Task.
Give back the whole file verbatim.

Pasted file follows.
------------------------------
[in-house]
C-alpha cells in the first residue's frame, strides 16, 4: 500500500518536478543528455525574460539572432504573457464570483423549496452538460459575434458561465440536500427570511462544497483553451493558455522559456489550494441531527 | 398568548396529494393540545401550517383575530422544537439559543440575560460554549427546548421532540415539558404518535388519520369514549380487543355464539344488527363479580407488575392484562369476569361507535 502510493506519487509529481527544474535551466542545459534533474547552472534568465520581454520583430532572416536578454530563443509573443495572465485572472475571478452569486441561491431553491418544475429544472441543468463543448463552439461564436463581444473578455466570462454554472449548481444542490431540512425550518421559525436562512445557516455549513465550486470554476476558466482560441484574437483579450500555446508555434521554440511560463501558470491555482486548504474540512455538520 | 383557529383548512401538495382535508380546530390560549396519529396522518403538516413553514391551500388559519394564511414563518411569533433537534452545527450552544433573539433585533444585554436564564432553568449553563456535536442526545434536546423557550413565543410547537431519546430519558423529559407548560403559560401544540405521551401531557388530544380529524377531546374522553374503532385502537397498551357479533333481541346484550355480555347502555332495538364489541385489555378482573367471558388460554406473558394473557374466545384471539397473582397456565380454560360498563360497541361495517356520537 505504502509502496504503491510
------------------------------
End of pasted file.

[in-house]
C-alpha cells in the first residue's frame, strides 16, 4: 500500500518536478543528455525574460539572432504573457464570483423549496452538460459575434458561465440536500427570511462544497483553451493558455522559456489550494441531527 | 398568548396529494393540545401550517383575530422544537439559543440575560460554549427546548421532540415539558404518535388519520369514549380487543355464539344488527363479580407488575392484562369476569361507535 502510493506519487509529481527544474535551466542545459534533474547552472534568465520581454520583430532572416536578454530563443509573443495572465485572472475571478452569486441561491431553491418544475429544472441543468463543448463552439461564436463581444473578455466570462454554472449548481444542490431540512425550518421559525436562512445557516455549513465550486470554476476558466482560441484574437483579450500555446508555434521554440511560463501558470491555482486548504474540512455538520 | 383557529383548512401538495382535508380546530390560549396519529396522518403538516413553514391551500388559519394564511414563518411569533433537534452545527450552544433573539433585533444585554436564564432553568449553563456535536442526545434536546423557550413565543410547537431519546430519558423529559407548560403559560401544540405521551401531557388530544380529524377531546374522553374503532385502537397498551357479533333481541346484550355480555347502555332495538364489541385489555378482573367471558388460554406473558394473557374466545384471539397473582397456565380454560360498563360497541361495517356520537 505504502509502496504503491510